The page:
Courtrooms aren’t built for social distancing, and pandemics don’t offer ideal conditions for fulfilling the right to a speedy trial. But, eventually, every court in the nation will have to reckon with a return that may risk safety to some degree.
Hiring A Diverse Army To Track COVID-19 Amid Reopening
Experts estimate local and state health departments will have to hire 100,000 to 300,000 people as contact tracers to get the economy back on track. Many states are trying hard to hire from the racial and ethnic minority communities hit hardest by the virus.
The outrage over the death of an African American man, George Floyd, after he was restrained and knelt on by Minneapolis police officers has sparked national protests, including in places where the coronavirus is still spreading. Meanwhile, President Donald Trump’s attempt to withdraw the U.S. from the World Health Organization could have ramifications for Americans. Alice Miranda Ollstein of Politico, Mary Agnes Carey of KHN and Joanne Kenen of Politico join KHN’s Julie Rovner to discuss this and more. Also, Rovner interviews Jonathan Oberlander, a University of North Carolina health policy professor and the editor of the Journal of Health Politics, Policy and Law, about articles examining the COVID-19 pandemic through the lens of health inequity and structural racism.
A new federal report sheds light on the reasons newborn syphilis rates are on the rise despite simple treatment options. But amid the COVID-19 pandemic, public health departments will struggle to respond.
The COVID-19 pandemic is showcasing California Gov. Gavin Newsom’s leadership style to a national audience. The first-term Democrat doesn’t shy away from making splashy announcements and lofty promises, but his plans often lack detail and, in some cases, follow-through.
In areas hit hard by the coronavirus, such as Detroit, behavioral health care workers have been overburdened and forced to scale back services at the same time people battling mental health disorders became more stressed and anxious.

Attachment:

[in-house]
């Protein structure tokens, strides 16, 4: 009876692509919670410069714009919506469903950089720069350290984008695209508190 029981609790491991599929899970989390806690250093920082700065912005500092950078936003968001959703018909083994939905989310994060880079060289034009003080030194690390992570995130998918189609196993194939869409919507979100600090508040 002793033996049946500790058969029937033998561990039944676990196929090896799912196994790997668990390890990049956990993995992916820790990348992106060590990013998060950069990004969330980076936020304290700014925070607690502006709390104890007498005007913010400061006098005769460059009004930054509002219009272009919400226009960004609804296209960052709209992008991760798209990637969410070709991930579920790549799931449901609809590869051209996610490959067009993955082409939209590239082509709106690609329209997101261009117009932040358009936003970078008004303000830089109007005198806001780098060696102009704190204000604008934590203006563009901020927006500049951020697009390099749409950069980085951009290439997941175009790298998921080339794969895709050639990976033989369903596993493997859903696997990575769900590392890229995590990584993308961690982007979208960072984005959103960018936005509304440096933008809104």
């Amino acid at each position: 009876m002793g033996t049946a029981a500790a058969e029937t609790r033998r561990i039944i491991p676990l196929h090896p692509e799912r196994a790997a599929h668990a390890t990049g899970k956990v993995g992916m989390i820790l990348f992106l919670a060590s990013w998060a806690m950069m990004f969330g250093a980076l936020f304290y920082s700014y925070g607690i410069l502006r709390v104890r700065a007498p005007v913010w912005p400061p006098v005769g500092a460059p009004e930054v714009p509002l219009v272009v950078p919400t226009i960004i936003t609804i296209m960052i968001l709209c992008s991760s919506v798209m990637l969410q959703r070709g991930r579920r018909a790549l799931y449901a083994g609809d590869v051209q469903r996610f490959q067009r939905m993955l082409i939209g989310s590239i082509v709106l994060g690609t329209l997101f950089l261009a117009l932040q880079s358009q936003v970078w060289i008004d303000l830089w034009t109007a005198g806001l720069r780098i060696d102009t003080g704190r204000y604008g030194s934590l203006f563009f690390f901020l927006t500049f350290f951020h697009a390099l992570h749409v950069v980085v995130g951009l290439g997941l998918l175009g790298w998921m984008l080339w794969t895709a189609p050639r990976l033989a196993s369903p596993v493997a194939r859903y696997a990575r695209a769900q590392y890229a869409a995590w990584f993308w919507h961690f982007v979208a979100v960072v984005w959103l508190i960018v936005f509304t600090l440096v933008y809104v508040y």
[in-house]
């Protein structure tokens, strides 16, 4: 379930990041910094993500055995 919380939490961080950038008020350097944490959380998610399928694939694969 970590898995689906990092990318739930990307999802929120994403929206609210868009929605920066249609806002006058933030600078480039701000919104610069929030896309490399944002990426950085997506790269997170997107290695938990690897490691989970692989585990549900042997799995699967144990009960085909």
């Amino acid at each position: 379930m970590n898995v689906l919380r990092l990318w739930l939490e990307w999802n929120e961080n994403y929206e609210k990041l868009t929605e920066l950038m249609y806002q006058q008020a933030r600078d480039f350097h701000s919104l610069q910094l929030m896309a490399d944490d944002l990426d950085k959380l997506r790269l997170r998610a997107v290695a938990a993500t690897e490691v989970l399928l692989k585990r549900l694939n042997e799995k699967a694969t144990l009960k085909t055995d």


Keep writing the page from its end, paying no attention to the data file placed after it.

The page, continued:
Amid questions about the accuracy of the COVID-19 antibody tests flooding the market — and the usefulness of the results they provide — the FDA has belatedly stepped in to try to rein in the chaos.
The coronavirus that causes COVID-19 targets more than just the lungs. New research shows it also penetrates the brain, complicating treatment and risking lifelong damage. And the pandemic limits hospitals from running MRIs or other tests on coronavirus patients.
A growing number of dental offices across the country are now charging patients an “infection control fee” of $10 to $20 to pay for masks, face shields, gowns and air purifiers to help keep the offices free of the coronavirus.
A recreational aide who brought a “calming presence” to nursing home residents. An ER nurse who worked at his dream job. A radiology technician due to get married on June 27. These are some of the people just added to “Lost on the Frontline,” a special series from The Guardian and KHN that profiles health care workers who die of COVID-19.
Relaxed regulations in response to the pandemic means more access to addiction treatment medications. But recovery programs are accepting fewer people, and the danger of overdose remains high.